Big cat count may show 30% drop
TRENDS INDICATE that Madhya Pradesh may be going the Sariska way. The situation is alarming, as, according to an estimate, the number of big cats in the State is likely to drop dramatically from 712 in the year 2003 to about 500 to 550 after the current census.india Updated: Mar 02, 2006 14:02 IST
TRENDS INDICATE that Madhya Pradesh may be going the Sariska way. The situation is alarming, as, according to an estimate, the number of big cats in the State is likely to drop dramatically from 712 in the year 2003 to about 500 to 550 after the current census.
Talking to Hindustan Times over the phone, Chief Wildlife Warden of Madhya Pradesh P B Gangopadhya said that he was not in a position to comment on the new methodology adopted for the census. He couldn’t comment on accuracy also, which would be known only after its application.
Gangopadhya, however, revealed that error in this methodology would be +/- 10 per cent. He refused to comment on increase or decline in the number of tigers owing to this new census. He reasoned that in the current census more evidence was being collected, as secondary evidence was also being considered.
Nothing could be said about the final results, which would be revealed by Wildlife Institute of India, Dehra Dun, by end of June. He informed that at present second stage of census was underway in Panna.
He, however, admitted that the number of tigers within national parks and sanctuaries had dropped by 22 in the year 2004 in one year. In the year 2003, there were 416 tigers and the number dropped to 394 in the year 2004. However, including open space and national parks, there were 712 tigers in the State in 2003.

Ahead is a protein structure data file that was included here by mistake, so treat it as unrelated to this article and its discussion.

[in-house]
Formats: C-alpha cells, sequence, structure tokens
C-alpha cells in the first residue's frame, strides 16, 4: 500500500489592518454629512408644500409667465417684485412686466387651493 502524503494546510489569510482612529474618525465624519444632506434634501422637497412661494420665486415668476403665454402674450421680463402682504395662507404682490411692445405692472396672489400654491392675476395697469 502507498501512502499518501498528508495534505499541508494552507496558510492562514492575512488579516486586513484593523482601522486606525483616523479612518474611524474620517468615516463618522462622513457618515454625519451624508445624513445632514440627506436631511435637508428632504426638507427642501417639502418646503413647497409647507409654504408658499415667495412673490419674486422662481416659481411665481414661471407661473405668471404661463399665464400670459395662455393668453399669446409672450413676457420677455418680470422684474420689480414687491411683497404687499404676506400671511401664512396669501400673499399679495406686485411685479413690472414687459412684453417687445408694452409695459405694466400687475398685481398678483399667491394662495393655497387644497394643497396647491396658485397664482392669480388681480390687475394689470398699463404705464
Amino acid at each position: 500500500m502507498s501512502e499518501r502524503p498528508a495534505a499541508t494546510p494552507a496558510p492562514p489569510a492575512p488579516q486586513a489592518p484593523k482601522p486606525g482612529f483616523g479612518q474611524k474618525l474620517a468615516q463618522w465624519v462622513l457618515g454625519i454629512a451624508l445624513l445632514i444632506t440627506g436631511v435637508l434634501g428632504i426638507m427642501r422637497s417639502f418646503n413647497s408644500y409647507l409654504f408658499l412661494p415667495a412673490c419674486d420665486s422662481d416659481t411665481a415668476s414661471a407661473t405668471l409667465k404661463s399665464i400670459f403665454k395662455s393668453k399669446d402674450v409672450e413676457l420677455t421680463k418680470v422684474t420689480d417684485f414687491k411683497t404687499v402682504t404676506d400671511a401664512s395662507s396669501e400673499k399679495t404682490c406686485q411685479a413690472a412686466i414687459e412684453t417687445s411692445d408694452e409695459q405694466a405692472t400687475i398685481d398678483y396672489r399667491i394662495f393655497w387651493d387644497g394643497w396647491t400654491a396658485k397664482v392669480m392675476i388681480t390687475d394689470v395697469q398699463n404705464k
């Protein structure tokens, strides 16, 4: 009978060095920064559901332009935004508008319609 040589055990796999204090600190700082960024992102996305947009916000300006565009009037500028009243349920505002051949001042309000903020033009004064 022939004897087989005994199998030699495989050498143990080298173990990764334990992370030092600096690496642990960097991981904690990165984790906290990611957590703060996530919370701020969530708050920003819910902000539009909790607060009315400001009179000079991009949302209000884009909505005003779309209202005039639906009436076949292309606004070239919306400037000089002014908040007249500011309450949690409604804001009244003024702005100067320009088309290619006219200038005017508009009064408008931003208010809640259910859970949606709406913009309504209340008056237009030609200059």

Sources in the Forest Department asserted on condition of anonymity that earlier inflated figures were given, and now after more accurate technique is employed, tiger population would drop by more than 30 per cent. They added that in the earlier technique there were lot of discrepancies, and it was more of an estimate, hence inflated figures were given.
They further said that with new technique chances of duplication and other errors have been eliminated, as DNA analysis of tiger excreta is also being done. Thus, the number of tigers is going to drop dramatically.
Additional Principal Chief Conservator of Forests H S Pabla went to the extent of saying that in the new methodology there were chances of underestimation. He attributed this possibility to the use of camera trap, which is fixed on the road, and clicks photographs of animals automatically.
He reasoned that cameras could not be placed everywhere, thus there were chances of missing animals. However, Pabla’s reasoning does not hold much water, as besides camera traps, digital photographs of pugmarks of tigers are also being taken.
Computer analysis of these photographs would be done at Wildlife Institute of India (WII), Dehra Dun, and this would reveal the real numbers. Besides this, DNA analysis of faecal matter of tigers will be done after collecting it from areas where animal density is low.
Pabla, however, maintained that he was not in a position to give the percentage of error in the new technique, which he said would be revealed only after WWI declared the final results with error. He added that in the earlier technique individual counting of animals was done on the basis of pugmarks. During earlier census it was not possible to ascertain the error, but this time results would be declared with error.
Pabla said Forest Department had classified the areas into low density, medium density and high density. WII scientists are carrying out census work in these areas. In high-density areas main tool is digital photo and photo of pugmarks while DNA analysis of fecal matter is being done primarily in those areas where there is low density of animals.
Talking over the phone, retired Principal Chief Conservator of forest and former Chief Wildlife Warden of Madhya Pradesh J J Dutta said that estimation of error in the census was never done. He reasoned that it would not be a decline in the population of tigers, but a decline in statistics.
He further said that earlier over the years the error was same and its estimation was never done, but now the technique has changed so it is actually not decline in population, but change in statistics.